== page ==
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Source global Wall Street Journal     time 2022-06-14 22:22:04
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nhac han sexsy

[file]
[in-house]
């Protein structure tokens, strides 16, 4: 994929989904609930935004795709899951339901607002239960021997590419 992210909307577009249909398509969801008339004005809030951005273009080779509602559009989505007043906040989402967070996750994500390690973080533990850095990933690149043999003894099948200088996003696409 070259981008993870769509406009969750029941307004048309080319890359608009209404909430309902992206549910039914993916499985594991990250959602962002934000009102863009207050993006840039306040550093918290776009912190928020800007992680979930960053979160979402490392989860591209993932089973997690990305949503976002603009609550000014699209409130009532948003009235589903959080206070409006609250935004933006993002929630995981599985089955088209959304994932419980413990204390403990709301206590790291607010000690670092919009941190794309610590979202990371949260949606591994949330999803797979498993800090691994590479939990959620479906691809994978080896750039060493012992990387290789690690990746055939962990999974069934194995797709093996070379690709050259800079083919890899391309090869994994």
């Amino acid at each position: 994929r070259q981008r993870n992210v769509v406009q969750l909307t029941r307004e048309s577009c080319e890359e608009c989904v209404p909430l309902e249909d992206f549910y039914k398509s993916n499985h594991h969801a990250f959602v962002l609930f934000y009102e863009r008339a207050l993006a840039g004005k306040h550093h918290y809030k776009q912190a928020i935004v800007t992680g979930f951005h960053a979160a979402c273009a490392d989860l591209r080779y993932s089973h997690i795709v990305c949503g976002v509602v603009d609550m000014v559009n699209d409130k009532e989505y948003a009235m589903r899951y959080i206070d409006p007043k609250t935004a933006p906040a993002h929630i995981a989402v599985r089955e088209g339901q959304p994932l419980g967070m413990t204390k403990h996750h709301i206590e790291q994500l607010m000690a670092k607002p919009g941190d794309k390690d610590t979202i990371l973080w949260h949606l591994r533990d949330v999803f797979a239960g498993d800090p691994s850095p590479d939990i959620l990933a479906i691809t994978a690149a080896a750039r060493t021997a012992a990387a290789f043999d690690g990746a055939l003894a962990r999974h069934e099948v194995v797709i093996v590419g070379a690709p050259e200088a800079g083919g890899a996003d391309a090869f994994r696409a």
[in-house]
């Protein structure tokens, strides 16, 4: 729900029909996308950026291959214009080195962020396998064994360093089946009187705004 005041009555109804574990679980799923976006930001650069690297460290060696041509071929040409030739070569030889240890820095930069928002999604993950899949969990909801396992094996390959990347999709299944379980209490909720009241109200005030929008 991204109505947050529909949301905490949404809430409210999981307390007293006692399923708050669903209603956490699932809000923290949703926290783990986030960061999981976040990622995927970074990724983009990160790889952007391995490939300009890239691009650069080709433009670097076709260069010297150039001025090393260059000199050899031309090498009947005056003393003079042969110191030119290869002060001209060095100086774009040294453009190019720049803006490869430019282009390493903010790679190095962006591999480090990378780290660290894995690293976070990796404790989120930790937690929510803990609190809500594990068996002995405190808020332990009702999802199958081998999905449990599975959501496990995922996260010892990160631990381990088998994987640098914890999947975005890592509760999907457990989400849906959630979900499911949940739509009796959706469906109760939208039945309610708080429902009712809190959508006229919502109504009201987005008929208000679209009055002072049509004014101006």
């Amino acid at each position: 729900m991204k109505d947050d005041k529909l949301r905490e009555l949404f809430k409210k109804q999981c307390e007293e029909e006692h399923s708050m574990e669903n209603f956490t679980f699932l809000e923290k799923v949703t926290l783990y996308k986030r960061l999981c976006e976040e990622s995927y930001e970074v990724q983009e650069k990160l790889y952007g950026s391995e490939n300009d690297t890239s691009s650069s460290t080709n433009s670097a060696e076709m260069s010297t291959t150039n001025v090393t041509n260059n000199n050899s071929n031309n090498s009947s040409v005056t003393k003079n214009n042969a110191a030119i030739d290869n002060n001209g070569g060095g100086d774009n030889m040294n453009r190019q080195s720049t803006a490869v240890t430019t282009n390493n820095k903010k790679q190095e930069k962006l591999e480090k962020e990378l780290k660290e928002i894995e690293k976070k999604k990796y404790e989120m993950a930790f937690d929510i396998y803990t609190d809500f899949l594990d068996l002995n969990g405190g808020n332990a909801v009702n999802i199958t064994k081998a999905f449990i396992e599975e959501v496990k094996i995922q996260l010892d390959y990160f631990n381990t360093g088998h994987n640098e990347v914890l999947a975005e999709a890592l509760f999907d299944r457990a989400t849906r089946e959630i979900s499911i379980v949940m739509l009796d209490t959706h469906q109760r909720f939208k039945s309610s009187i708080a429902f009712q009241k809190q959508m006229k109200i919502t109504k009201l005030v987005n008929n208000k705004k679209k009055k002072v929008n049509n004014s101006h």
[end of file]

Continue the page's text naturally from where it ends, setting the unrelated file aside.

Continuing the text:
The learned gentleman smiled feebly and then frowned—not a cross-frown, but a puzzle-frown. ‘Thank you,’ he said, ‘I shall always be pleased if you’ll look in—any time you’re passing you know—at least...’ ‘I will,’ she said; ‘goodbye. I’ll always tell you anything I MAY tell.’ He had not had many adventures with children in them, and he wondered whether all children were like these. He spent quite five minutes in wondering before he settled down to the fifty-second chapter of his great book on ‘The Secret Rites of the Priests of Amen Ra’. It is no use to pretend that the children did not feel a good deal of agitation at the thought of going through the charm into the Past. That idea, that perhaps they might stay in the Past and never get back again, was anything but pleasing. Yet no one would have dared to suggest that the charm should not be used; and though each was in its heart very frightened indeed, they would all have joined in jeering at the cowardice of any one of them who should have uttered the timid but natural suggestion, ‘Don’t let’s!’ It seemed necessary to make arrangements for being out all day, for there was no reason to suppose that the sound of the dinner-bell would be able to reach back into the Past, and it seemed unwise to excite old Nurse’s curiosity when nothing they could say—not even the truth—could in any way satisfy it. They were all very proud to think how well they had understood what the charm and the Psammead had said about Time and Space and things like that, and they were perfectly certain that it would be quite impossible to make old Nurse understand a single word of it. So they merely asked her to let them take their dinner out into Regent’s Park—and this, with the implied cold mutton and tomatoes, was readily granted. ‘You can get yourselves some buns or sponge-cakes, or whatever you fancy-like,’ said old Nurse, giving Cyril a shilling. ‘Don’t go getting jam-tarts, now—so messy at the best of times, and without forks and plates ruination to your clothes, besides your not being able to wash your hands and faces afterwards.’ So Cyril took the shilling, and they all started off. They went round by the Tottenham Court Road to buy a piece of waterproof sheeting to put over the Psammead in case it should be raining in the Past when they got there. For it is almost certain death to a Psammead to get wet. The sun was shining very brightly, and even London looked pretty. Women were selling roses from big baskets-full, and Anthea bought four roses, one each, for herself and the others. They were red roses and smelt of summer—the kind of roses you always want so desperately at about Christmas-time when you can only get mistletoe, which is pale right through to its very scent, and holly which pricks your nose if you try to smell it. So now everyone had a rose in its buttonhole, and soon everyone was sitting on the grass in Regent’s Park under trees whose leaves would have been clean, clear green in the country, but here were dusty and yellowish, and brown at the edges. ‘We’ve got to go on with it,’ said Anthea, ‘and as the eldest has to go first, you’ll have to be last, Jane. You quite understand about holding on to the charm as you go through, don’t you, Pussy?’ ‘I wish I hadn’t got to be last,’ said Jane. ‘You shall carry the Psammead if you like,’ said Anthea. ‘That is,’ she added, remembering the beast’s queer temper, ‘if it’ll let you.’ The Psammead, however, was unexpectedly amiable. ‘I don’t mind,’ it said, ‘who carries me, so long as it doesn’t drop me. I can’t bear being dropped.’ Jane with trembling hands took the Psammead and its fish-basket under one arm. The charm’s long string was hung round her neck. Then they all stood up. Jane held out the charm at arm’s length, and Cyril solemnly pronounced the word of power. As he spoke it the charm grew tall and broad, and he saw that Jane was just holding on to the edge of a great red arch of very curious shape. The opening of the arch was small, but Cyril saw that he could go through it. All round and beyond the arch were the faded trees and trampled grass of Regent’s Park, where the little ragged children were playing Ring-o’-Roses. But through the opening of it shone a blaze of blue and yellow and red. Cyril drew a long breath and stiffened his legs so that the others should not see that his knees were trembling and almost knocking together. ‘Here goes!’ he said, and, stepping up through the arch, disappeared. Then followed Anthea. Robert, coming next, held fast, at Anthea’s suggestion, to the sleeve of Jane, who was thus dragged safely through the arch. And as soon as they were on the other side of the arch there was no more arch at all and no more Regent’s Park either, only the charm in Jane’s hand, and it was its proper size again. They were now in a light so bright that they winked and blinked and rubbed their eyes. During this dazzling interval Anthea felt for the charm and pushed it inside Jane’s frock, so that it might be quite safe. When their eyes got used to the new wonderful light the children looked around them. The sky was very, very blue, and it sparkled and glittered and dazzled like the sea at home when the sun shines on it. They were standing on a little clearing in a thick, low forest; there were trees and shrubs and a close, thorny, tangly undergrowth. In front of them stretched a bank of strange black mud, then came the browny-yellowy shining ribbon of a river. Then more dry, caked mud and more greeny-browny jungle. The only things that told that human people had been there were the clearing, a path that led to it, and an odd arrangement of cut reeds in the river. They looked at each other. ‘Well!’ said Robert, ‘this IS a change of air!’ It was. The air was hotter than they could have imagined, even in London in August. ‘I wish I knew where we were,’ said Cyril. ‘Here’s a river, now—I wonder whether it’s the Amazon or the Tiber, or what.’ ‘It’s the Nile,’ said the Psammead, looking out of the fish-bag. ‘Then this is Egypt,’ said Robert, who had once taken a geography prize. ‘I don’t see any crocodiles,’ Cyril objected. His prize had been for natural history.